b.19 February 1875 d.15 July 1944
CSI(1932) OBE(1918) MRCS LRCP(1897) FRCS(1902) MB BCh Bristol(1911) MRCP(1911) MD(1915) MSc(1916) FRCP(1919) DPH(1925)
Mackie was one of the most distinguished medical scientists to serve in India during the days of Empire, and when he retired from the Indian Medical Service in 1932 he found that his services were as much in demand at home. His work on plague, relapsing fever, sleeping sickness, kala-azar, enteric dysentery, cholera, schistosomiasis, hydrophobia and sprue, was original and of first rate quality, but perhaps his administrative gifts and his overall contribution to tropical hygiene were of even greater value. He was a good speaker in debate; a dedicated professional who was also a witty and amusing man who enjoyed life.
Born at Bristol, the sixth son and ninth child of the Revd John Mackie, rector of Fylton, Gloucestershire, and his second wife Annie Bennett, he was educated at Dean Close School, Cheltenham, Bristol Medical School, and St Bartholomew’s Hospital. He qualified in 1897, worked for some time at Netley under Sir Almroth Wright; gained the FRCS in 1902, and that same year won first place in the entrance examination for the Indian Medical Service. He began his service as medical officer to the Sir Francis Younghusband Mission to Tibet, in 1903. On his promotion to captain he was appointed assistant director to the newly established Plague Research Laboratory at Parel, Bombay, set up to combat an outbreak of plague which appeared in Bombay in 1896 and spread north and east.
Much of the research work he carried out in Bombay was on plague, but his most noteworthy discovery was the spirillum of relapsing fever, transmitted by bites of body lice. He was a member of the Uganda sleeping sickness commission in 1908, and special research officer on kala-azar in 1911. The Leishman-Donovan parasite had been discovered in 1903 as the causal organism of kala-azar, but it was Mackie who identified the sandfly as its mode of transmission; a finding authenticated fourteen years later by the Calcutta School of Tropical Medicine’s team and the Government of India’s special commission on the disease. Mackie was also associated with Hamilton Fairley on the dietetic treatment of sprue.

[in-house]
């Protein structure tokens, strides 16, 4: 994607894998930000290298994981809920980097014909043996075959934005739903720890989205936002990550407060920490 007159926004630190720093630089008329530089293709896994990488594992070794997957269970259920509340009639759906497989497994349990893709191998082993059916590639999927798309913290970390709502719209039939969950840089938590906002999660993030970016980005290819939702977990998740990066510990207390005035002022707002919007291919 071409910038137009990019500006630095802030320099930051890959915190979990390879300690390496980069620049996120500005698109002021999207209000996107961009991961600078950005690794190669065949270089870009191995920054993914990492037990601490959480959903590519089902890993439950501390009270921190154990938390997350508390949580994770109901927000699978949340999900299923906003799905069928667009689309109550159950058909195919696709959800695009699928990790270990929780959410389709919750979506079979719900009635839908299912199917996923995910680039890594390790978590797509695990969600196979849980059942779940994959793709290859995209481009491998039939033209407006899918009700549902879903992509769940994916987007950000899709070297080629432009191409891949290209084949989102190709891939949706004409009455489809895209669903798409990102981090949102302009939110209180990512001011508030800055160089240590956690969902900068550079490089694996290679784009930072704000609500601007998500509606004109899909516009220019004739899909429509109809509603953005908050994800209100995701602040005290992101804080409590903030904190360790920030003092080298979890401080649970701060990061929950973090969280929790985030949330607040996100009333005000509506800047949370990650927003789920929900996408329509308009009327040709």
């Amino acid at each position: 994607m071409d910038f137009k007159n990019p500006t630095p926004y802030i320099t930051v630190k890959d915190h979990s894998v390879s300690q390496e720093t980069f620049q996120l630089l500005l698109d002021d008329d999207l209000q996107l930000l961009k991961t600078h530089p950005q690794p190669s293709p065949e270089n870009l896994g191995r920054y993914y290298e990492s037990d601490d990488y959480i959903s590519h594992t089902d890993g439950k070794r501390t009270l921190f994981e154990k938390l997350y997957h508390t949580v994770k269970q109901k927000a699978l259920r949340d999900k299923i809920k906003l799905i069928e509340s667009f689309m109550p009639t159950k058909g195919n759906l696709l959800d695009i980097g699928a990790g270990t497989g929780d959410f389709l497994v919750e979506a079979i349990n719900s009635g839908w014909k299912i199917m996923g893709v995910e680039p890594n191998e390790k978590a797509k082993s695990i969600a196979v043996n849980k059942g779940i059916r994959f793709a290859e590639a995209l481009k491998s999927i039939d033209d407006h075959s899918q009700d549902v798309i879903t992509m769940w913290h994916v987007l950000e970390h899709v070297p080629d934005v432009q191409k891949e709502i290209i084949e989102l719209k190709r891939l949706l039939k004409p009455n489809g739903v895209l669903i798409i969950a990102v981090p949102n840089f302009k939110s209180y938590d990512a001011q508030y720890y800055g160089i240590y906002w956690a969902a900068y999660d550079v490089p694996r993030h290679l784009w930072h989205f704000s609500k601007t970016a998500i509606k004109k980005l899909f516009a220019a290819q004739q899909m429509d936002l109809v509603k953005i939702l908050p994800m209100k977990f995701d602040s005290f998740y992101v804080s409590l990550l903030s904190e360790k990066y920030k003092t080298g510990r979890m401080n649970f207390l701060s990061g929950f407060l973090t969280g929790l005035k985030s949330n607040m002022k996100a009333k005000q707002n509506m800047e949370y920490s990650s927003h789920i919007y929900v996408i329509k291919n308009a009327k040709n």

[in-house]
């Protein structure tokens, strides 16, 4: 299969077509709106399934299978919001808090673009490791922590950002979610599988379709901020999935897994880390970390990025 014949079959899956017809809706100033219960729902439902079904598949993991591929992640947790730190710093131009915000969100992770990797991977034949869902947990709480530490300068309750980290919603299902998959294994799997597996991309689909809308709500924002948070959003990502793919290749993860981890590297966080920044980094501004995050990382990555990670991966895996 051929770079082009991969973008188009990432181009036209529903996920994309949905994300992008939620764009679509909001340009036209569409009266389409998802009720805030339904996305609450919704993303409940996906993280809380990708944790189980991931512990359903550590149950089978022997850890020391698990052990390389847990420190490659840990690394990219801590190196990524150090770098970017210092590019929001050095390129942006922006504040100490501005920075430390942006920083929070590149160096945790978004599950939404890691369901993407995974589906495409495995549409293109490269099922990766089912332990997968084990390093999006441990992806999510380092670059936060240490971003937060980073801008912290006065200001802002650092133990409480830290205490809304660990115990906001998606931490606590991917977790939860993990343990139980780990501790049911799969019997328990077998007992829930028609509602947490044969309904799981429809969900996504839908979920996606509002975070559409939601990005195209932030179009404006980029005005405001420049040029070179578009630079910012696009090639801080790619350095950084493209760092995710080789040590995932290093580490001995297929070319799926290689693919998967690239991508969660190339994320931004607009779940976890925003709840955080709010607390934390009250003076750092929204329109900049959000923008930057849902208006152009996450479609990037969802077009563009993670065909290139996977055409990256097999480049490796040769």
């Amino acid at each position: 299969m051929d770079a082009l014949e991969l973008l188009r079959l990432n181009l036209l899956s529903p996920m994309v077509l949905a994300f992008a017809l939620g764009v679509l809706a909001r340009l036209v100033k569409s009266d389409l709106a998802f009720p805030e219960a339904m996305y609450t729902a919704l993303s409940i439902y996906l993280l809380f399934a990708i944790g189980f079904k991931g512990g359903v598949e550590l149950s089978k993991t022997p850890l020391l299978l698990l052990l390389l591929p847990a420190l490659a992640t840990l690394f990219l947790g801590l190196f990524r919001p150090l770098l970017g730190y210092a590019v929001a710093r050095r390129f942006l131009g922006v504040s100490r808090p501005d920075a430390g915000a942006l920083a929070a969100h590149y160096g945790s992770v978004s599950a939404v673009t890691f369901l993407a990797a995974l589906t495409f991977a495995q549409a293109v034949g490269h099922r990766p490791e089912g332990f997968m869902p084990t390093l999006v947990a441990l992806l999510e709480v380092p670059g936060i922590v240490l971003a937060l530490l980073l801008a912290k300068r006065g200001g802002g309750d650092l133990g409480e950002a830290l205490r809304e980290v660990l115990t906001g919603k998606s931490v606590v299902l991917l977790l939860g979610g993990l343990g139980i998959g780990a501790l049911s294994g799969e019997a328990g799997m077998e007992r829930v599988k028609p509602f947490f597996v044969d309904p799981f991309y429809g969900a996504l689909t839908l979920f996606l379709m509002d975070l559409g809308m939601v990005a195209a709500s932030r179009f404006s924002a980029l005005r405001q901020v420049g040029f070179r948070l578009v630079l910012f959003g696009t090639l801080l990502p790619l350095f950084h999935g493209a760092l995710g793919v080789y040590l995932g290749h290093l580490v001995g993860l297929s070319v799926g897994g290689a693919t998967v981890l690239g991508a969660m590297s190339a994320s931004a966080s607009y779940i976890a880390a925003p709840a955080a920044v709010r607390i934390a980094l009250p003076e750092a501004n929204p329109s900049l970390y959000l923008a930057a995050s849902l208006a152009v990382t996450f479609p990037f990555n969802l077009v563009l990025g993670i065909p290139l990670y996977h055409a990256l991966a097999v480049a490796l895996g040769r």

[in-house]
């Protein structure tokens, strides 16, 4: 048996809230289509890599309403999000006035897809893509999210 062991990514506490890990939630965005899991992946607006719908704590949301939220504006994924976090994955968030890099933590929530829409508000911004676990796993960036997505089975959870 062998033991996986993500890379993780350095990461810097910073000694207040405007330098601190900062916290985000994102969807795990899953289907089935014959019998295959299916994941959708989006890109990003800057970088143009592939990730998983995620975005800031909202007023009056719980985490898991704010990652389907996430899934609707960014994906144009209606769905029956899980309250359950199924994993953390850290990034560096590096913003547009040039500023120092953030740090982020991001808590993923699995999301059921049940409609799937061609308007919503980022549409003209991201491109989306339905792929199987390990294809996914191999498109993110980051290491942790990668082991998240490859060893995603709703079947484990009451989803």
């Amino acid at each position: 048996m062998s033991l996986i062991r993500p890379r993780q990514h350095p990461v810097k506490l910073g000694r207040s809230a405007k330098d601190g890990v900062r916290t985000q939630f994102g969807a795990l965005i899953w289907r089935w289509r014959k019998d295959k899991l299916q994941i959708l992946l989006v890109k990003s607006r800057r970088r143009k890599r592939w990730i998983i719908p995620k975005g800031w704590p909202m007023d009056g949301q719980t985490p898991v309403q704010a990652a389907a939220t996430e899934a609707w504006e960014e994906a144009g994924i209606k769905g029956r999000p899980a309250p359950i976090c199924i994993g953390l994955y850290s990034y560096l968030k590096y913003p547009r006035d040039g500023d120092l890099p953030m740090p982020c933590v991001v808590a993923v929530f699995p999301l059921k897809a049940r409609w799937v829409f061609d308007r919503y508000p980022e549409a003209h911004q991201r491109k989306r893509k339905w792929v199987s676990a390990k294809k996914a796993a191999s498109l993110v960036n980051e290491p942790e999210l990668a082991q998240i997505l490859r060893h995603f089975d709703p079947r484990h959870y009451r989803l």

In 1914 he was promoted to major and during the 1914-1918 war he served in Baluchistan, Persia, Mesopotamia and France. Quickly and efficiently, he established a central bacteriological laboratory in Mesopotamia in 1916 after the breakdown of the original medical organization in that area, and succeeded in isolating a strain of cholera vibrio endemic to the region. He received the OBE for his services in 1918, and was twice mentioned in despatches. In 1920 he was appointed professor of pathology at Calcutta University, but was transferred to the post of director of the Pasteur Institute at Shillong in Assam. He was promoted to lieutenant colonel in 1922 and the following year returned, as director, to the Haffkine Institute for Medical Research in Bombay, where so much of his earlier work had been done. He remained at the Institute until he retired from the IMS in 1932.
He was officiating public health commissioner, Government of India, from 1928 to 1932; served as chairman of the League of Nations expert committee on plague from 1928-1931; was president of the medical and veterinary section of the Indian Science Congress in 1925, and president of the tropical diseases section at the BMA centenary meeting in London. He held appointments as honorary surgeon to HM King George V and to the Viceroy of India. On retirement he was created CSI.
On his return to England Mackie became a lecturer at the London School of Hygiene and Tropical Medicine, and also served as pathologist at the Tropical Diseases Hospital, London, from 1933 to 1937. He was then appointed chief medical officer to British Overseas Airways Corporation, journeying by air to tropical colonies in Africa and Asia to supervise the sanitary requirements of the chain of airports then being established. His particular interest was in the prevention of the spread of yellow fever, and he introduced thorough fumigation of aircraft against all bloodsucking and disease carrying insects.
During this period, Mackie lived in his native Bristol at 3 Golding Avenue, and later at Pack Horse Farm, Mark, near Highbridge, Somerset. During the height of the air-raids on Bristol during the second world war he was an active warden and first-aid rescue worker in the streets. He married twice: in 1913 to Gladys May, daughter of WJ Ball. Their son and only child, Laurence Percival, entered medicine and served in the RNVR from 1944 to the close of the war. His second wife, Mary Elizabeth Elwes, a widow and daughter of W Haddon Owen of Louth, Lincolnshire, survived him. They were married in 1926.
Sir Gordon Wolstenholme
[Brit.med.J., 1944,2,164-5; Lives of the Fellows of the Royal College of Surgeons of England 1930-1951, pp. 510-12; Lancet, 1944, 2, 263; Times, 18 July, 1 & 19 Aug 1944; Bristol Evening News, 18 July 1944; Nature, 1944,154, 296; Bristol med. -chir. J., 1944, 61, 28]
(Volume VII, page 360)
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